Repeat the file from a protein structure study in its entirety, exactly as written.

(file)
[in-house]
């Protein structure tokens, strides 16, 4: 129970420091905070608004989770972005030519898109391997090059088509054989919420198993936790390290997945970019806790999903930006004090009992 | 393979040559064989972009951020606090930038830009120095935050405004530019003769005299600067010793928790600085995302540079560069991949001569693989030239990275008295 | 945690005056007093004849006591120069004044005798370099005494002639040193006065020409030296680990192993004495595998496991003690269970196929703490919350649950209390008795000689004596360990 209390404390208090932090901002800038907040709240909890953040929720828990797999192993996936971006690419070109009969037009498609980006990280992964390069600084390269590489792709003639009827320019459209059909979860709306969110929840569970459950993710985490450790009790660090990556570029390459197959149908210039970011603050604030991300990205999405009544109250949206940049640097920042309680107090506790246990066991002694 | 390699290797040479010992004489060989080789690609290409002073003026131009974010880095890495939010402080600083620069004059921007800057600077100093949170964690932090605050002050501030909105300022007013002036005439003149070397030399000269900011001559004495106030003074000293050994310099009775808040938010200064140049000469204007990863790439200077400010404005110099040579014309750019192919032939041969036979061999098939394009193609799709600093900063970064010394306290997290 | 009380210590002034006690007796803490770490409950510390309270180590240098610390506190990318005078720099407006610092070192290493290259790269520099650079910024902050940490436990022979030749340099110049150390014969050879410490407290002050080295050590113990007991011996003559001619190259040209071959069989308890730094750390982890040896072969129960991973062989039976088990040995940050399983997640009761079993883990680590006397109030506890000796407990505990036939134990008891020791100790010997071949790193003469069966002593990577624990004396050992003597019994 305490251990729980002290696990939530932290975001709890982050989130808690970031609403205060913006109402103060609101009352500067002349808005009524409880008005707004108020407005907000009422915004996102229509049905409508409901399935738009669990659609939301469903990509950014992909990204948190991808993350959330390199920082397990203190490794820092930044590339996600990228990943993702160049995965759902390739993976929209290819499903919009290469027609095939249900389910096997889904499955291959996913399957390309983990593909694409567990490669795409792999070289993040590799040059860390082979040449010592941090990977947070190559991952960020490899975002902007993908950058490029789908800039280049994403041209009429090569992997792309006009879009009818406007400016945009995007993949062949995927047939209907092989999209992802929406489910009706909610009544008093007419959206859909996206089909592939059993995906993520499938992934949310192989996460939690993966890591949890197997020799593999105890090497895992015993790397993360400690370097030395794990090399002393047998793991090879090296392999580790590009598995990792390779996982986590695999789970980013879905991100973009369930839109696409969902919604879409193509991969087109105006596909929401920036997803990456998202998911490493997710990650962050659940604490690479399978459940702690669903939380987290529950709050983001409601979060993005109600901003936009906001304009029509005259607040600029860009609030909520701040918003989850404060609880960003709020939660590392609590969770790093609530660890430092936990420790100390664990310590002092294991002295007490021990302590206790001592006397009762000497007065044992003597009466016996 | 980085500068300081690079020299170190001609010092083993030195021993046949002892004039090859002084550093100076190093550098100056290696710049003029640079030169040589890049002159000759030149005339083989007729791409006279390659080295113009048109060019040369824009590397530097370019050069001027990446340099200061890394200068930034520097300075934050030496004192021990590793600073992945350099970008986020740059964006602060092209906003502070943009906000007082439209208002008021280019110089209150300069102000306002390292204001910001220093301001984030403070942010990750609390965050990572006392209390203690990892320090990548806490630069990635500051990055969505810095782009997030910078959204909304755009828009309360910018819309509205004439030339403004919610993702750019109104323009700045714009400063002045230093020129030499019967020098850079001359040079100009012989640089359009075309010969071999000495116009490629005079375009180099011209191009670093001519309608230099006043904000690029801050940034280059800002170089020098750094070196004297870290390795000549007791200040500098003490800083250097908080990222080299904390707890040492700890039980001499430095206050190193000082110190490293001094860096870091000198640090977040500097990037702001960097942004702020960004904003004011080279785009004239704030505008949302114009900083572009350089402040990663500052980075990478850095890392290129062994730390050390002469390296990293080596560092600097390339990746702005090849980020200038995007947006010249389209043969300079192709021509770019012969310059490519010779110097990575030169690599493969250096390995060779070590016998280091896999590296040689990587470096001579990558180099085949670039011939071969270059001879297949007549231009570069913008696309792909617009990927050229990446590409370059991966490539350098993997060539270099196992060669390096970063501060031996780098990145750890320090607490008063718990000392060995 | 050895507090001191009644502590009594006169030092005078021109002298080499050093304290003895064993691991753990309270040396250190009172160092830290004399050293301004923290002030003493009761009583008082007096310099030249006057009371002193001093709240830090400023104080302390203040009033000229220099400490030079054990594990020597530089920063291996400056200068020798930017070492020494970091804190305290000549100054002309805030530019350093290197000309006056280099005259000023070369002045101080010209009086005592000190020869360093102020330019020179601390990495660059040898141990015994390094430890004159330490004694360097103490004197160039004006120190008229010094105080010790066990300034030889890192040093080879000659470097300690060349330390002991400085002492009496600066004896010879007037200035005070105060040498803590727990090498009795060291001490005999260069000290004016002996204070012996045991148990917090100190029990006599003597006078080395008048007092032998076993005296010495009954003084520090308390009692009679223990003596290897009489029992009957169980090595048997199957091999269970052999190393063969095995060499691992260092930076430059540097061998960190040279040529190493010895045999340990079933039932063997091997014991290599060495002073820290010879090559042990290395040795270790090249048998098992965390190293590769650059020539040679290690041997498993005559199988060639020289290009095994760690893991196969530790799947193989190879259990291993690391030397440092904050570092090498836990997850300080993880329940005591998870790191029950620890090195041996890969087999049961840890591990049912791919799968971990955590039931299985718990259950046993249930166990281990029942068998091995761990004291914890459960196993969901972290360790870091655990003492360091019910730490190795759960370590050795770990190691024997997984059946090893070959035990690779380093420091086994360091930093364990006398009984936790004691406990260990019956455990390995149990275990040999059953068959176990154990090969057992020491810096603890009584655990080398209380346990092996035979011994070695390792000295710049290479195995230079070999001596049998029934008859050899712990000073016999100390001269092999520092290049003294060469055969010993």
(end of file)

[in-house]
């Protein structure tokens, strides 16, 4: 129970420091905070608004989770972005030519898109391997090059088509054989919420198993936790390290997945970019806790999903930006004090009992 | 393979040559064989972009951020606090930038830009120095935050405004530019003769005299600067010793928790600085995302540079560069991949001569693989030239990275008295 | 945690005056007093004849006591120069004044005798370099005494002639040193006065020409030296680990192993004495595998496991003690269970196929703490919350649950209390008795000689004596360990 209390404390208090932090901002800038907040709240909890953040929720828990797999192993996936971006690419070109009969037009498609980006990280992964390069600084390269590489792709003639009827320019459209059909979860709306969110929840569970459950993710985490450790009790660090990556570029390459197959149908210039970011603050604030991300990205999405009544109250949206940049640097920042309680107090506790246990066991002694 | 390699290797040479010992004489060989080789690609290409002073003026131009974010880095890495939010402080600083620069004059921007800057600077100093949170964690932090605050002050501030909105300022007013002036005439003149070397030399000269900011001559004495106030003074000293050994310099009775808040938010200064140049000469204007990863790439200077400010404005110099040579014309750019192919032939041969036979061999098939394009193609799709600093900063970064010394306290997290 | 009380210590002034006690007796803490770490409950510390309270180590240098610390506190990318005078720099407006610092070192290493290259790269520099650079910024902050940490436990022979030749340099110049150390014969050879410490407290002050080295050590113990007991011996003559001619190259040209071959069989308890730094750390982890040896072969129960991973062989039976088990040995940050399983997640009761079993883990680590006397109030506890000796407990505990036939134990008891020791100790010997071949790193003469069966002593990577624990004396050992003597019994 305490251990729980002290696990939530932290975001709890982050989130808690970031609403205060913006109402103060609101009352500067002349808005009524409880008005707004108020407005907000009422915004996102229509049905409508409901399935738009669990659609939301469903990509950014992909990204948190991808993350959330390199920082397990203190490794820092930044590339996600990228990943993702160049995965759902390739993976929209290819499903919009290469027609095939249900389910096997889904499955291959996913399957390309983990593909694409567990490669795409792999070289993040590799040059860390082979040449010592941090990977947070190559991952960020490899975002902007993908950058490029789908800039280049994403041209009429090569992997792309006009879009009818406007400016945009995007993949062949995927047939209907092989999209992802929406489910009706909610009544008093007419959206859909996206089909592939059993995906993520499938992934949310192989996460939690993966890591949890197997020799593999105890090497895992015993790397993360400690370097030395794990090399002393047998793991090879090296392999580790590009598995990792390779996982986590695999789970980013879905991100973009369930839109696409969902919604879409193509991969087109105006596909929401920036997803990456998202998911490493997710990650962050659940604490690479399978459940702690669903939380987290529950709050983001409601979060993005109600901003936009906001304009029509005259607040600029860009609030909520701040918003989850404060609880960003709020939660590392609590969770790093609530660890430092936990420790100390664990310590002092294991002295007490021990302590206790001592006397009762000497007065044992003597009466016996 | 980085500068300081690079020299170190001609010092083993030195021993046949002892004039090859002084550093100076190093550098100056290696710049003029640079030169040589890049002159000759030149005339083989007729791409006279390659080295113009048109060019040369824009590397530097370019050069001027990446340099200061890394200068930034520097300075934050030496004192021990590793600073992945350099970008986020740059964006602060092209906003502070943009906000007082439209208002008021280019110089209150300069102000306002390292204001910001220093301001984030403070942010990750609390965050990572006392209390203690990892320090990548806490630069990635500051990055969505810095782009997030910078959204909304755009828009309360910018819309509205004439030339403004919610993702750019109104323009700045714009400063002045230093020129030499019967020098850079001359040079100009012989640089359009075309010969071999000495116009490629005079375009180099011209191009670093001519309608230099006043904000690029801050940034280059800002170089020098750094070196004297870290390795000549007791200040500098003490800083250097908080990222080299904390707890040492700890039980001499430095206050190193000082110190490293001094860096870091000198640090977040500097990037702001960097942004702020960004904003004011080279785009004239704030505008949302114009900083572009350089402040990663500052980075990478850095890392290129062994730390050390002469390296990293080596560092600097390339990746702005090849980020200038995007947006010249389209043969300079192709021509770019012969310059490519010779110097990575030169690599493969250096390995060779070590016998280091896999590296040689990587470096001579990558180099085949670039011939071969270059001879297949007549231009570069913008696309792909617009990927050229990446590409370059991966490539350098993997060539270099196992060669390096970063501060031996780098990145750890320090607490008063718990000392060995 | 050895507090001191009644502590009594006169030092005078021109002298080499050093304290003895064993691991753990309270040396250190009172160092830290004399050293301004923290002030003493009761009583008082007096310099030249006057009371002193001093709240830090400023104080302390203040009033000229220099400490030079054990594990020597530089920063291996400056200068020798930017070492020494970091804190305290000549100054002309805030530019350093290197000309006056280099005259000023070369002045101080010209009086005592000190020869360093102020330019020179601390990495660059040898141990015994390094430890004159330490004694360097103490004197160039004006120190008229010094105080010790066990300034030889890192040093080879000659470097300690060349330390002991400085002492009496600066004896010879007037200035005070105060040498803590727990090498009795060291001490005999260069000290004016002996204070012996045991148990917090100190029990006599003597006078080395008048007092032998076993005296010495009954003084520090308390009692009679223990003596290897009489029992009957169980090595048997199957091999269970052999190393063969095995060499691992260092930076430059540097061998960190040279040529190493010895045999340990079933039932063997091997014991290599060495002073820290010879090559042990290395040795270790090249048998098992965390190293590769650059020539040679290690041997498993005559199988060639020289290009095994760690893991196969530790799947193989190879259990291993690391030397440092904050570092090498836990997850300080993880329940005591998870790191029950620890090195041996890969087999049961840890591990049912791919799968971990955590039931299985718990259950046993249930166990281990029942068998091995761990004291914890459960196993969901972290360790870091655990003492360091019910730490190795759960370590050795770990190691024997997984059946090893070959035990690779380093420091086994360091930093364990006398009984936790004691406990260990019956455990390995149990275990040999059953068959176990154990090969057992020491810096603890009584655990080398209380346990092996035979011994070695390792000295710049290479195995230079070999001596049998029934008859050899712990000073016999100390001269092999520092290049003294060469055969010993």